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عنوان : كتاب The Responsive Web

1394/07/20 - 15:53:45
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دانلود كتاب The Responsive Web

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Book Description:

The Responsive Web builds on the best practices that have shaken out over a few years of production experience. This concise book skips pure theory and shows you exactly how to make responsive web design work for you in the real world. You'll learn innovative ways to use what you already know along with design techniques leveraging new HTML5 and CSS3 features. Along the way, you'll discover strategies to balance apps and websites, manage browser incompatibilities, and learn when multiple versions are the best option.

:Book Details

Publisher:    Manning
By:           Matthew Carver
ISBN:         978-1-61729-124-1
Year:         2014
Pages:        200
Language:     English
File size:    14.2 MB
File format:  PDF


PART 1 THE RESPONSIVE WAY .......................................1
1 Learning to work responsively 3
1.1 Meet the responsive web 5
What is the responsive web? 5 ■ Key features 7
1.2 Building your first responsive site 10
Creating prototypes 10
1.3 The basic responsive layout 16
Mobile-first markup 18 ■ Using percentages in CSS 21
Adding text and images 24 ■ The fickle and mighty em 26
Your first breakpoint 28
1.4 Summary 30
Discussion points 30

2 Design for mobile first 31
2.1 Why mobile-first design 32
Benefits of mobile-first design 33 ■ The challenges of designing
for mobile first 34
2.2 Designing headers for small screens 36
Creating the header 36
2.3 Designing for a touch interface 38
The simplified small-screen grid 39
2.4 Designing content for a small screen 41
Using web fonts in layouts 42
2.5 Summary 44
2.6 Discussion points 44
3 Using style tiles to communicate design 47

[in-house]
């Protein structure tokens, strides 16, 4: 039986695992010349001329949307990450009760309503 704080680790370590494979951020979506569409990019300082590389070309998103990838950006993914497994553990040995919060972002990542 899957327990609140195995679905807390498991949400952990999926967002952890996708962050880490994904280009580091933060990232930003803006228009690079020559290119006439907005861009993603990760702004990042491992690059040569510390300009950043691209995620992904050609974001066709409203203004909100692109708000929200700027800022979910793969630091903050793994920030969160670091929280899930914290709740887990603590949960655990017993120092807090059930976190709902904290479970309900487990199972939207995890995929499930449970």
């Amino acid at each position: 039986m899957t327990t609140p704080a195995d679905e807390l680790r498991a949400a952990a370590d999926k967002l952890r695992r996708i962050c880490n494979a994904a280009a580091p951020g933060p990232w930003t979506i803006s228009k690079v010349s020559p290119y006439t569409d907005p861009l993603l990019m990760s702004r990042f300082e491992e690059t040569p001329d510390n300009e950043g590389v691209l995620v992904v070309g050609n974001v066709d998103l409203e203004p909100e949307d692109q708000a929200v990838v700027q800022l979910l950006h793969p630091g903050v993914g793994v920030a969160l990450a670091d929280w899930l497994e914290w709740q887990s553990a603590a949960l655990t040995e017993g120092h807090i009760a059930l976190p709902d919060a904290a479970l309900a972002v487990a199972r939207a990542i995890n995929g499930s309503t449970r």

3.1 Visualizing design with style guides 48
What is a style guide? 49 ■ Developing a style guide 50
Style tiles: creating a visual language 50
3.2 How to create a style tile 52
Get feedback 52 ■ Design the style tile 53 ■ Creating the
style tile 54 ■ Iterative design with a style tile 59
3.3 The death of the mockup 59
3.4 Summary 60
3.5 Discussion points 61
4 Responsive user experience design patterns 62
4.1 Single-level navigation 64
The toggle navigation pattern 65 ■ The select menu
pattern 69 ■ Toggle navigation versus select menu 70
4.2 Multilevel toggle navigation 71
4.3 Responsive user experience design pattern resources 75
4.4 Summary 75
4.5 Discussion points 76

5 Responsive layouts 77
5.1 Fluid layouts via percentages 78
How percentages work in CSS 78 ■ Box sizing 81
Fluid grid systems 83
5.2 Building a fluid layout 87
Interpreting the prototype 87 ■ Starting coding 87
Animating the off-canvas elements 89 ■ Making the element
responsive 91 ■ Expanding into the wider views 93
5.3 Summary 94
5.4 Discussion points 94
6 Adding content modules and typography 96
6.1 Adding a content module 98
Creating useful placeholder content 99
6.2 Typography in responsive design 102
Embedding typefaces 103 ■ Setting a typographic
base 104
6.3 Summary 106
6.4 Discussion points 106
7 Adding graphics in the browser with CSS 109
7.1 Using CSS to implement design 110
CSS basics 111 ■ Maintaining proportions in a fluid
structure 112
7.2 Using icon fonts in your design 114
User interface sprites 114 ■ Font-based user-interface
graphics 115
7.3 Using Scalable Vector Graphics 117
Adding an SVG image to a page 118 ■ Implementing SVG
with CSS 120 ■ Limitations of the SVG format 121
7.4 Summary 122
7.5 Discussion points 123

8 Progressive enhancement and obsolescence control with
Modernizr 124
8.1 Technical obsolescence 125
Progressive enhancement 125 ■ Graceful degradation 128
8.2 What is Modernizr? 130
Installing Modernizr 131 ■ Using Modernizr for cross-browser
CSS 133